"This example was from our discussion of a chapter in the book 'But I Love Him,' about how it's OK to close our hearts to people that aren't treating us the way that we deserve. That we can still love people from afar, even if we're not directly with them. So we had done anatomical hearts with the doors to close, where we wrote the qualities somebody needs to possess for us to be able to let them into our heart."
"Last week, we did financial empowerment, so we made money trees with little watering cans from the steps that you can take to empower yourself financially and grow your tree. It's not about 'What can I do to get more money?,' but more 'What can you do to feel more secure?' Feeling like you have more control of where your money is going and how to use it. We even talked about wants versus needs: that everybody is still deserving of some wants no matter where they are, but maybe finding other ways to accomplish those wants while also accomplishing your needs. Like going to a thrift store to get more clothing that you had wanted, or how if you're on SNAP, they have programming where you can go to a museum for a dollar."
Why is working with survivors important to you?
"To 'fix' domestic violence, there's many things that contribute to it. Cost of living, gender roles… there's still steps that each individual can take for educating themselves about domestic violence and also very easy steps we can take right now. A lot of that may even be that we should start young for our kids. Talk to them about how to deal with their emotions in a healthy way. Don't say things like 'Big boys don't cry' or 'If he hits you, he must like you' – ending some of these misconceptions, and starting young really does make a difference."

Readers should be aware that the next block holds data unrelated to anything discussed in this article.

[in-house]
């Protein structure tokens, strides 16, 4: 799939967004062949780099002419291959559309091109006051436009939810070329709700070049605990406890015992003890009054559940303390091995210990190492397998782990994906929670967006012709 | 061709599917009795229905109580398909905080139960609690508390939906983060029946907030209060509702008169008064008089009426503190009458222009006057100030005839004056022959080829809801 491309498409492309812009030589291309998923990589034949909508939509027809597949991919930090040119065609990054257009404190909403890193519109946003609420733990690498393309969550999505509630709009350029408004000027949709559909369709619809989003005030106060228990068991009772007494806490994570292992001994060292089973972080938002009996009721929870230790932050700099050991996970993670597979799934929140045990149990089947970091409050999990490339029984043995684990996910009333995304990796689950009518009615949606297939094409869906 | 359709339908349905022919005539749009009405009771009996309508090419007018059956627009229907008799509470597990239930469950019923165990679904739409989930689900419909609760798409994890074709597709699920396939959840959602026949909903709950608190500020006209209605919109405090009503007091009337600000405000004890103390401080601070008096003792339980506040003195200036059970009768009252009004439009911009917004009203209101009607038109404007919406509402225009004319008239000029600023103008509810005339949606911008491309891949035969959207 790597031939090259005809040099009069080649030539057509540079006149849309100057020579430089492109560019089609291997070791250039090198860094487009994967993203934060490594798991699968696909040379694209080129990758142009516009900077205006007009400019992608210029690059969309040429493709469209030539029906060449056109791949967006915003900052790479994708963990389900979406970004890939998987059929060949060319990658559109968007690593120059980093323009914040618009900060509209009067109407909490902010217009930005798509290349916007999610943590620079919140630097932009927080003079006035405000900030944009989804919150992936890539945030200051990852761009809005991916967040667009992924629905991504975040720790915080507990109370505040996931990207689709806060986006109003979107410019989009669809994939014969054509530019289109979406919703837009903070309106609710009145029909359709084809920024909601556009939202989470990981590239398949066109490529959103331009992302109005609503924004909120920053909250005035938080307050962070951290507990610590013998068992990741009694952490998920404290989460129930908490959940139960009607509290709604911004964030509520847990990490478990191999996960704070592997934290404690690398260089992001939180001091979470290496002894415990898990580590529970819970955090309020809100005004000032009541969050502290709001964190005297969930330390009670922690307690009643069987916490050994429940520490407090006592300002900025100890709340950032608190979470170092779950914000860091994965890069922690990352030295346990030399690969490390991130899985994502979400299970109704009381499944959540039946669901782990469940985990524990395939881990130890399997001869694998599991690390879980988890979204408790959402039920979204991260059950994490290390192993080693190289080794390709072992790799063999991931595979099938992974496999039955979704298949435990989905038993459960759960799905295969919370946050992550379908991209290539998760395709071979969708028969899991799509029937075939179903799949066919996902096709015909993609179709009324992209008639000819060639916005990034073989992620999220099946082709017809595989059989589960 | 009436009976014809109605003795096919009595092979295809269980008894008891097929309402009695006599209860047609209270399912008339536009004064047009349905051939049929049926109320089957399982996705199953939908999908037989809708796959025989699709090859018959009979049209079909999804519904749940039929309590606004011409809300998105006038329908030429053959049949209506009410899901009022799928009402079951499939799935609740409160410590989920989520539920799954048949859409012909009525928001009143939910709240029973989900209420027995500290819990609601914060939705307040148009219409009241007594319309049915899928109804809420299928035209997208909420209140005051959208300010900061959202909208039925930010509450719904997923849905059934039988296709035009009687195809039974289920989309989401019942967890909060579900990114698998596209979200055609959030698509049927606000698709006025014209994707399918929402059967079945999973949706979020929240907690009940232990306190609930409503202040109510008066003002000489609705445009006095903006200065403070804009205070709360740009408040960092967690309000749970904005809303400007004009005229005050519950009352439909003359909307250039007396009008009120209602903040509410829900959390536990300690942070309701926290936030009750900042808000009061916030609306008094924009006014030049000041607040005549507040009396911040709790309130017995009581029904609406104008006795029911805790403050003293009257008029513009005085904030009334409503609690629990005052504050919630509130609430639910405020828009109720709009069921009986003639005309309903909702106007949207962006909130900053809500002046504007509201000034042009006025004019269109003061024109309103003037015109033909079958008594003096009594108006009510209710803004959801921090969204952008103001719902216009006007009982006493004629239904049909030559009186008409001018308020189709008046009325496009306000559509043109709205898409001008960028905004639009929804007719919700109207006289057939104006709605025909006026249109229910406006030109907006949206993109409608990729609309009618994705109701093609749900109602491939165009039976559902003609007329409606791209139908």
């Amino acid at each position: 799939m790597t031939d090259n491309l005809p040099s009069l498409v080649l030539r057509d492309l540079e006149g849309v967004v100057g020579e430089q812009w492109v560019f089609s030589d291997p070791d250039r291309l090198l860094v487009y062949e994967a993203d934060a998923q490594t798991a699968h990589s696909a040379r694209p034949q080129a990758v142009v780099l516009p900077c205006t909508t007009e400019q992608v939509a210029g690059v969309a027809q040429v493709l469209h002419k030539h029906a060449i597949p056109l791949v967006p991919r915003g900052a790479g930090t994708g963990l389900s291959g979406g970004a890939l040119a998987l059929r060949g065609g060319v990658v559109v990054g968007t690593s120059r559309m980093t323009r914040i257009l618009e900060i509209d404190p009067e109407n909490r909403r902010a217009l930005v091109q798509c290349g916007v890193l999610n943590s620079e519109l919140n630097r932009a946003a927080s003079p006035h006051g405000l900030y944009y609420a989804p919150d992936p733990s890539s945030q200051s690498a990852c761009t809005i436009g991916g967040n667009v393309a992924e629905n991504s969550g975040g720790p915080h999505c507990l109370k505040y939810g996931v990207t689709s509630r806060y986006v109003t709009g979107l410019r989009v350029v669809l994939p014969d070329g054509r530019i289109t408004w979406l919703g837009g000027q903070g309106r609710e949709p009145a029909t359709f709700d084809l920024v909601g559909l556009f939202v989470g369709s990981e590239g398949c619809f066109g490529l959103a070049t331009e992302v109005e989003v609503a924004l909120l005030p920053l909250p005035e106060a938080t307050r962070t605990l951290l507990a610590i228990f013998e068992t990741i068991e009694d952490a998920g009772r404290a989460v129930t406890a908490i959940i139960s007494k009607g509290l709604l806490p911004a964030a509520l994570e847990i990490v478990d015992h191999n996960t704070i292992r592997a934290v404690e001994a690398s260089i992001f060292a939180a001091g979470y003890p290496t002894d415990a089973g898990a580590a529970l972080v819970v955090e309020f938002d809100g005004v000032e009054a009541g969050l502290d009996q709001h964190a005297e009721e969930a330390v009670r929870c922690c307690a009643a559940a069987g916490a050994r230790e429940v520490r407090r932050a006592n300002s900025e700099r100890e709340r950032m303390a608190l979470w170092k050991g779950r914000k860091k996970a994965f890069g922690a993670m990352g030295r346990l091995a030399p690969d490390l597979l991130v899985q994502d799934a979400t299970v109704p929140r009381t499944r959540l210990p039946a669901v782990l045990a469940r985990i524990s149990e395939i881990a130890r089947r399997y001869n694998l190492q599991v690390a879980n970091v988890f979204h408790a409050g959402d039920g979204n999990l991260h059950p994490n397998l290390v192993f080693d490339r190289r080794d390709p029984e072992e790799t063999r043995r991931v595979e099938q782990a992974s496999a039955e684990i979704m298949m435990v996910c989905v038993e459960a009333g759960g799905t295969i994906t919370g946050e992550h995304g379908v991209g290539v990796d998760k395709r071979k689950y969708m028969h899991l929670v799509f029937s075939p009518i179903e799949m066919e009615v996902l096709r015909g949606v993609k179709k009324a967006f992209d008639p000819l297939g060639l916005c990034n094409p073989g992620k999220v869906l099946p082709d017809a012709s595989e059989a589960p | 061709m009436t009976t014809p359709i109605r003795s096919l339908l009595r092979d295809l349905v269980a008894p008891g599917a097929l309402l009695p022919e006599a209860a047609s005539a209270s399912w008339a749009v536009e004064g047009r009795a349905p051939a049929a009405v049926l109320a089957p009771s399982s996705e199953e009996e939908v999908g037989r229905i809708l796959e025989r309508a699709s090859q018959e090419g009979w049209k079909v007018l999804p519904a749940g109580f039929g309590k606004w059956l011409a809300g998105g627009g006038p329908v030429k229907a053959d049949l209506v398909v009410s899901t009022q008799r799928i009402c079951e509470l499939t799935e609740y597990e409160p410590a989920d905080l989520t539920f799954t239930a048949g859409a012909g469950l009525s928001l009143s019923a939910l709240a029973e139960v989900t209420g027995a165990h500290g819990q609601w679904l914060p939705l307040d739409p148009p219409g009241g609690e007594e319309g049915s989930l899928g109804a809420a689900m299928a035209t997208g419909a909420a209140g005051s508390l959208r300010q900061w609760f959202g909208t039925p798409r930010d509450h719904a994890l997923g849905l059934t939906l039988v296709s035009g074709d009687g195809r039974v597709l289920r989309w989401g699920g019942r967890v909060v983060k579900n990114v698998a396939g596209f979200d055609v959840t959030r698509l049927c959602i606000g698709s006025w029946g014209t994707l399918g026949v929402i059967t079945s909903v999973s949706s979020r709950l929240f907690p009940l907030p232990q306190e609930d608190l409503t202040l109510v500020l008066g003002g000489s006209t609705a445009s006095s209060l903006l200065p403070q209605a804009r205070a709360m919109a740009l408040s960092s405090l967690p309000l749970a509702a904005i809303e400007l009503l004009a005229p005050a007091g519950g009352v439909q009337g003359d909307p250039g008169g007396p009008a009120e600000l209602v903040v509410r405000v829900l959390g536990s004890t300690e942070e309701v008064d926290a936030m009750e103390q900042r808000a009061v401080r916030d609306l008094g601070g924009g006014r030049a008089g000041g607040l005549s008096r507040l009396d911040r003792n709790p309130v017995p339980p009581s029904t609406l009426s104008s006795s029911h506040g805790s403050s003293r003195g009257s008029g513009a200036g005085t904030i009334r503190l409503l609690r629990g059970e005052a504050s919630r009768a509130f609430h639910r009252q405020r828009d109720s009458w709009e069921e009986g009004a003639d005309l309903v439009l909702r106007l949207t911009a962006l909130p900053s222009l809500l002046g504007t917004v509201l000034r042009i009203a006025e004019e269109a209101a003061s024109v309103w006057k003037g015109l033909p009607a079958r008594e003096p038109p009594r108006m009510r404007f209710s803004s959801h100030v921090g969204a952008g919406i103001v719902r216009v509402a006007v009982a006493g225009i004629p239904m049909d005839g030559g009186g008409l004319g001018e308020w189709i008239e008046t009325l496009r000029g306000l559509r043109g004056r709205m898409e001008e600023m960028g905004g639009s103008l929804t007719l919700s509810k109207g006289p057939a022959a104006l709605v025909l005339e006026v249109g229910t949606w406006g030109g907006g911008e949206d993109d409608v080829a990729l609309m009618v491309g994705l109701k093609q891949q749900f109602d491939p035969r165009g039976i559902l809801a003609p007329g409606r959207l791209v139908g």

"Also, just the idea that this only happens to those who identify as women who maybe have a lower income. It's true that when you have less money, it's easier [for an abuser] to control that situation because there are fewer resources to depend on, but domestic violence can happen to anybody. It's also a very dangerous stereotype telling people that this can only happen to you if you have a lower income, because those [survivors] who maybe have more money won't know they can reach out for support."
"For those who identify as men, thinking that [domestic violence] can't happen to me because 'I'm a guy, so I should just take it.' That's not true at all. Even more so for those who are part of the LGBTQ+ community, because they may be afraid of where they can go. 'Is the shelter going to accept me because I'm trans?' or 'Are they going to out me because of how I identify?' It's just adding more barriers. I remember when I was going through my own abusive situation, I Googled 'Am I in a domestic violence relationship?' because I held some of those stigmas growing up in a small town. Don't limit your ideas of what a survivor should look like."
Learn more about SafeHouse Denver's full continuum of trauma-informed services to support survivors of domestic violence and their children. If you or someone you know is experiencing domestic violence, call our 24-Hour Crisis & Information Line at 303-318-9989. We are here for you!